Wednesday, October 22, 2014


A review of Collin Woodard’s The Republic of Pirates: Being the True and Surprising Story of the Caribbean Pirates and the Man Who Brought Them Down (2007)

(Rating 5 of 5)

A small disclaimer: I actually had the opportunity to meet Mr. Woodard at the Maine Festival of the Book a few years back.  While there, I ran into him as he was on the way out.  I would have missed him entirely if he hadn’t noticed the fact that one of the two books I was carrying was one of his.  Woodard then stopped me and asked me if I was looking to get those signed.  When I told I was, he then told me that ‘Tony’ (author of a book I will be reviewing next) had left but he would gladly sign the other one.  It was an interesting forty seconds to say the least.  So if you think this is a biased review it might be.  However if you read it for yourself I think you will agree that it is an interesting book.

            What this book covers is the Golden Age of Pirates that took place in the first half of the eighteenth century.  During this time a group of pirates gained enough power in the Caribbean after the colonial governments there practically collapsed and pirate ships roamed almost unopposed.  They had been inspired by the example of Henry Avery, the first modern pirate who helped establish the principals that the pirates would come to live by.  What Avery started was the idea of ‘sailor reform’ where the shares of profit was more evenly distributed, decisions made more democratically, and leaders could be held accountable to their crews.
Blackbeard's Flag

            Pirates have been glorified in our culture.  Reading this book it is easy to see why.  The pirates did some nasty things but the people fighting them were hardly any better.  The European navies and merchants sold slaves, had crew that were literally kidnap victims who were treated as slaves, and acted in ways that were not honorable.  The situation with the British Navy of this time period kind of reminds me of problems with prohibition agents in the 20s and drug enforcement officers in present time.

            Avery disappeared from historical record and is believed to have lived a reasonable long—for late seventeenth-early eighteenth century standards—and comfortable retirement.  Most of his imitators who followed in his footsteps would not be so fortunate.  They would die young by hanging or going out in battle.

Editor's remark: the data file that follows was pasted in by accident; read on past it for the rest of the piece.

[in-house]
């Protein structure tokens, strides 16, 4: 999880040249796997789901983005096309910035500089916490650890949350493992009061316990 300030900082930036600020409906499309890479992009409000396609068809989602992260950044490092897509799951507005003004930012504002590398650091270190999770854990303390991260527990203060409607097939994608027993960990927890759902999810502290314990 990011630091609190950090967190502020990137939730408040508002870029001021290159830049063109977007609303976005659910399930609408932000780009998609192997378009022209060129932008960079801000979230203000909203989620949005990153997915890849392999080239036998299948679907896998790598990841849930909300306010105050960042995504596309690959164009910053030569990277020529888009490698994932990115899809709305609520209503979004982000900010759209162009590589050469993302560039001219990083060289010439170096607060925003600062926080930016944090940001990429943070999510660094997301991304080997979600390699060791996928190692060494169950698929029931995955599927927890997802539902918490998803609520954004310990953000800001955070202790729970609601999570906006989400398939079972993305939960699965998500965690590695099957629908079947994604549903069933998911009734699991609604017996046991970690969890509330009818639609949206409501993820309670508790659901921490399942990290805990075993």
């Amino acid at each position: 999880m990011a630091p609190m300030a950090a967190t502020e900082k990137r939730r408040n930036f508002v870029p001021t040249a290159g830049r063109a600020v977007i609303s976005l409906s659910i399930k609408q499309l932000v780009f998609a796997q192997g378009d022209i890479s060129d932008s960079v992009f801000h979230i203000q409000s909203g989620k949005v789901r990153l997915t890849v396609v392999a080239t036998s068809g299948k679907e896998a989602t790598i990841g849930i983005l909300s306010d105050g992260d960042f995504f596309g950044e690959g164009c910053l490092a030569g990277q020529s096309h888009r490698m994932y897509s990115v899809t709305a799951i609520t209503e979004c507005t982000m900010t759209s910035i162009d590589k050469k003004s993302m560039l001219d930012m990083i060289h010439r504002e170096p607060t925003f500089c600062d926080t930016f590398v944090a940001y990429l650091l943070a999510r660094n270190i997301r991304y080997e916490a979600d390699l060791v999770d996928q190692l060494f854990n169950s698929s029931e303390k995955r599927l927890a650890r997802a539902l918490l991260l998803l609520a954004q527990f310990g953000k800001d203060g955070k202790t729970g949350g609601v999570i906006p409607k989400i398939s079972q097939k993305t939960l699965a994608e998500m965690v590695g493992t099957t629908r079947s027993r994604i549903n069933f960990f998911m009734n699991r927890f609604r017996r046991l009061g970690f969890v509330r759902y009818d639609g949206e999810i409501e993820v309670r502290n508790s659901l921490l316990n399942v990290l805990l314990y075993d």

The book covers many of the post-Avery pirates, such as the ruthless Charles Vane, Sam Bellamy an early pirate commodore, and of course Edward Thatch more popularly known as ‘Blackbeard.’ Blackbeard is by far the most famous of all the pirates of anytime period.  The funny thing was prior to reading this book the only exposure I had to Blackbeard was in that silly Disney movie about his ghost and Ian McShane’s portrayal of him in the last Pirates of the Caribbean movie.  The later film shows Blackbeard still alive in 1750 sailing in the Queen Anne’s Revenge, which was decades after his ship was wrecked and Blackbeard himself had died.  The real one was more impressive despite the lack of superpowers that he displayed in the movies.  

           What I found the most surprising while reading this book was the politics of the pirates themselves.  These pirates not only tried to change how ships were run, but they had very strong opinions on who the King of England was supposed to be.  Almost every single pirate was an outright Jacobite, who regarded the present king, George I, as impostor who needed to be over thrown.

            Speaking on Jacobitism, there was one little passage in this book that I took a point with:

“Queen Anne had died, childless, in August of 1714.  Under normal circumstances, the crown would have passed to her half-brother, James Stuart, the next in the line of dynastic succession, a situation that, to thinking of many at the time, was ordained by God himself.” (pg. 101)

            Okay ‘under normal circumstances’ King James III would have received notice of the death of his sister, the Princess Anne, and would have been very sad that in twelfth year of his reign he was now devoid of siblings.  To Jacobites, Queen Anne may have been a Stuart but she and her sister Mary were just as much usurpers as William III and the Hanoverians who followed Anne.  I am sure Woodard was trying to simplify a complicated topic and did not have the space to go into things like the Glorious Revolution, but still false is false. 

            This is great a tale the sea of the sea.  I am so glad that I had finished it in time for the new Starz series Black Sails.  Reading this book before hand made the series more enjoyable.  This is a book I would highly recommend to anyone who wanted to know about the real pirates of the Caribbean.

{Video is from a Smithsonian Documentary}


No comments:

Post a Comment

Please feel free to leave a comment on any article at anytime, regardless how long ago I posted it. I will most likely respond.